In the sub-band coding, the image is analyzed and find the components containing frequencies in different bands, the sub-bands. Then the quantization and coding are performed for each sub band. The main advantage of this coding is that quantization and coding for each sub band can be designed separately [12].

2-2-5             Transformation Coding

Here a block of data is unitarily transformed so that a large fraction of its total energy is packed in relatively few transform coefficients, which are quantized independently. Transforms such as DFT (Discrete Fourier Transform) and DCT (Discrete Cosine Transform) are used to change the pixels in the original image into transform coefficients. These coefficients have several properties like energy compaction property that results in most of the energy of the original data being concentrated in only a few of the significant transform coefficients; those few significant coefficients are selected and the remaining is discarded. The selected coefficients are considered for further quantization and entropy encoding. DCT coding has been the most common approach to transform coding, which is also adopted in JPEG [13].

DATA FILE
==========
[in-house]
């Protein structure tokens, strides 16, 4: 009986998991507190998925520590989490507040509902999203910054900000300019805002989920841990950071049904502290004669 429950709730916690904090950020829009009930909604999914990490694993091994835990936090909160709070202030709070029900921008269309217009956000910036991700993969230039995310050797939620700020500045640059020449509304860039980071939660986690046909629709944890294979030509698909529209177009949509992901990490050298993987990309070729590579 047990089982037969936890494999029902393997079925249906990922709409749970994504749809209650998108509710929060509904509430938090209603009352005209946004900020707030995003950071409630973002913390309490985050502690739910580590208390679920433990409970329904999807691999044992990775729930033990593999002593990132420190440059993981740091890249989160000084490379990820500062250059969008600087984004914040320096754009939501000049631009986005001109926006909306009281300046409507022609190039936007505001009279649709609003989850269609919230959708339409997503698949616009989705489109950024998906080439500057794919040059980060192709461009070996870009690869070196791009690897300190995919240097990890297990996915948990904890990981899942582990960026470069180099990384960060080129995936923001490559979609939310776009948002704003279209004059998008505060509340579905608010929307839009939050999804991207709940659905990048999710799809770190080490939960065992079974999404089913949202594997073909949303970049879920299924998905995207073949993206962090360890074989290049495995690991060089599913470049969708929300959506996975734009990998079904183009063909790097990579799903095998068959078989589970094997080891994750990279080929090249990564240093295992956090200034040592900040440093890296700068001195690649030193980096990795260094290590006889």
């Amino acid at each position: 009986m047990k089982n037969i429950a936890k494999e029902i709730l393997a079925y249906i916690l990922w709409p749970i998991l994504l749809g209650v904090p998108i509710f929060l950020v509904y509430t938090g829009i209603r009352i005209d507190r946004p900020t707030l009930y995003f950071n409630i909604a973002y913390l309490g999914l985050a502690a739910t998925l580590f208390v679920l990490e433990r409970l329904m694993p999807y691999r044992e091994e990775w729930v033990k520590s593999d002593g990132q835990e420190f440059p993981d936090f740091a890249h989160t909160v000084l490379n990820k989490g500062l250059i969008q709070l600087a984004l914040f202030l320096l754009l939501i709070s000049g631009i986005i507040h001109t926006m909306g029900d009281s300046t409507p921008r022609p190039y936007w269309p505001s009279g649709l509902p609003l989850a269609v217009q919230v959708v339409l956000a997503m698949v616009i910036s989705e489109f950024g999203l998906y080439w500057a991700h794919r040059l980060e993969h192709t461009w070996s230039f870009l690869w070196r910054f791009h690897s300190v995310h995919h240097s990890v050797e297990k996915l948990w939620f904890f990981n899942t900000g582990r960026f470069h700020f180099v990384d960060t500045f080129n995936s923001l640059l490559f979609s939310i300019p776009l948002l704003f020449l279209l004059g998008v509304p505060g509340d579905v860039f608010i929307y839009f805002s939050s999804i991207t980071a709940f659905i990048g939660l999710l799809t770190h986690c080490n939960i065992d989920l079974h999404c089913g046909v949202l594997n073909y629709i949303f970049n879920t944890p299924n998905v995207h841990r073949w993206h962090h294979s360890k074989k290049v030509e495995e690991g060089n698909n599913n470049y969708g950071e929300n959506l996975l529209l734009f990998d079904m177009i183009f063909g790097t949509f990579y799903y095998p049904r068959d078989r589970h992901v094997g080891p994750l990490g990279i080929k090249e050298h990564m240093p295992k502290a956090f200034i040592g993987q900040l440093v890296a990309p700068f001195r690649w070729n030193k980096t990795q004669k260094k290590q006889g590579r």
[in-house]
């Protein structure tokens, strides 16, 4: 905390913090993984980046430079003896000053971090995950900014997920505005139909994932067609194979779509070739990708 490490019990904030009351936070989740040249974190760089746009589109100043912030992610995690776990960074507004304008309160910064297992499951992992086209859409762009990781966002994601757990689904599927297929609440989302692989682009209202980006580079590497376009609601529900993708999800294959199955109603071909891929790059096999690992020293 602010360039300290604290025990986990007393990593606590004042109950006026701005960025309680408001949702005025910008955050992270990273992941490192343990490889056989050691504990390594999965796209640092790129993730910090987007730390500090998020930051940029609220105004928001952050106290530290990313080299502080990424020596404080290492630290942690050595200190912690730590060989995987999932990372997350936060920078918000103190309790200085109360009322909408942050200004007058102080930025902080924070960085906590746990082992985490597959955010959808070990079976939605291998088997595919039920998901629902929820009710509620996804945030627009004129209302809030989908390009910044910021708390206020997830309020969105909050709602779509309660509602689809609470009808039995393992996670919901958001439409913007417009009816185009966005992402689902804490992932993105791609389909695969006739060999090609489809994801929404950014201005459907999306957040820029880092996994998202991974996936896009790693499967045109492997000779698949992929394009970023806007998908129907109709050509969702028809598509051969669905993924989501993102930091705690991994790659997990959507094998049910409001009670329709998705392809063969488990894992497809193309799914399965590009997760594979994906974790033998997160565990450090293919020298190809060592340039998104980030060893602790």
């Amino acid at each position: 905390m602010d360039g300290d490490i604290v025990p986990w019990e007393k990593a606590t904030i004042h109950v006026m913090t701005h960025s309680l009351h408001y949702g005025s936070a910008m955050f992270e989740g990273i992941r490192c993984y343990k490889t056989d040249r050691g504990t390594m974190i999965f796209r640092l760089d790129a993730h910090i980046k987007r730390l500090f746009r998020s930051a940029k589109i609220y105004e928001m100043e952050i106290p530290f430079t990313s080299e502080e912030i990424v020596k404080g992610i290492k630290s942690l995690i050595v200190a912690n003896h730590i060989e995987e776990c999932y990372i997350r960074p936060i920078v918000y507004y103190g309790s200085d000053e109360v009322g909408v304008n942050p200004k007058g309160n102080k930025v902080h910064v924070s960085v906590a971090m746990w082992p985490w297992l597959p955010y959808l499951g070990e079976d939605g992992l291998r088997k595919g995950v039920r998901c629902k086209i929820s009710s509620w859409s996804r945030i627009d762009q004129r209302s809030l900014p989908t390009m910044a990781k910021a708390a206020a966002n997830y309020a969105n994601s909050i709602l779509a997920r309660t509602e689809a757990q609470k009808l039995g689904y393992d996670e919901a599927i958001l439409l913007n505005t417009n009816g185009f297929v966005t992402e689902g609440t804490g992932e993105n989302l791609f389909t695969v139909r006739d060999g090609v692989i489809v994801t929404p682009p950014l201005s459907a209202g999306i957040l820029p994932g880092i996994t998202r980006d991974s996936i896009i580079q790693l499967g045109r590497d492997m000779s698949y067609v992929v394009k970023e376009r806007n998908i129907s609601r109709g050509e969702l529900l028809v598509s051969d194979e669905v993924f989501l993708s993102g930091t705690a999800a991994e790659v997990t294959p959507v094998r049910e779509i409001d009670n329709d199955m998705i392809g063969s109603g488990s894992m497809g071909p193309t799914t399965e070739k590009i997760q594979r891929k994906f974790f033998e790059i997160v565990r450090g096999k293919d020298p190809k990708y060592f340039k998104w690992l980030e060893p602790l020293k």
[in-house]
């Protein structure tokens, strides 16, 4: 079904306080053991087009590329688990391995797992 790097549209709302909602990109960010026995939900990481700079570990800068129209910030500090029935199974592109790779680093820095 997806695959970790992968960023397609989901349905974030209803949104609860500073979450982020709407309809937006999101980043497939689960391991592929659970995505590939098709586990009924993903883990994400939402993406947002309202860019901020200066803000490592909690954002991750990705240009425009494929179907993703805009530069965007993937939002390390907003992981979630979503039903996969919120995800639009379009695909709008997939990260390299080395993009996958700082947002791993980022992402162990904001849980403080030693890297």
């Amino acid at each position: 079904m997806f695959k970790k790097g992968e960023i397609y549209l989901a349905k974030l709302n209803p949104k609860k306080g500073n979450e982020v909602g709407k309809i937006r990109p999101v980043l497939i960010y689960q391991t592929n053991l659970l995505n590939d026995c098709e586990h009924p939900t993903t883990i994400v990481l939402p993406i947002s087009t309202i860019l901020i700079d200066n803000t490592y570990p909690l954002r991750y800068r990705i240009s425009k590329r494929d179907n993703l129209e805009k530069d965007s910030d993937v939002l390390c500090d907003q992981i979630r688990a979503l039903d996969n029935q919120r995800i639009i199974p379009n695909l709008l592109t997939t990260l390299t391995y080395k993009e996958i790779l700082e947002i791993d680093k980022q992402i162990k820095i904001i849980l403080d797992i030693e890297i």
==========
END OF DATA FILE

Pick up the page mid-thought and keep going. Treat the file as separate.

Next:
Through extensive research have been taking place in this area, keeping in view the ever-increasing need for low bit-rate compression methods, scope exists for new methods as well as evolving more efficient algorithms in the existing methods. The review makes clear that the field will continue to interest researchers in the days to come.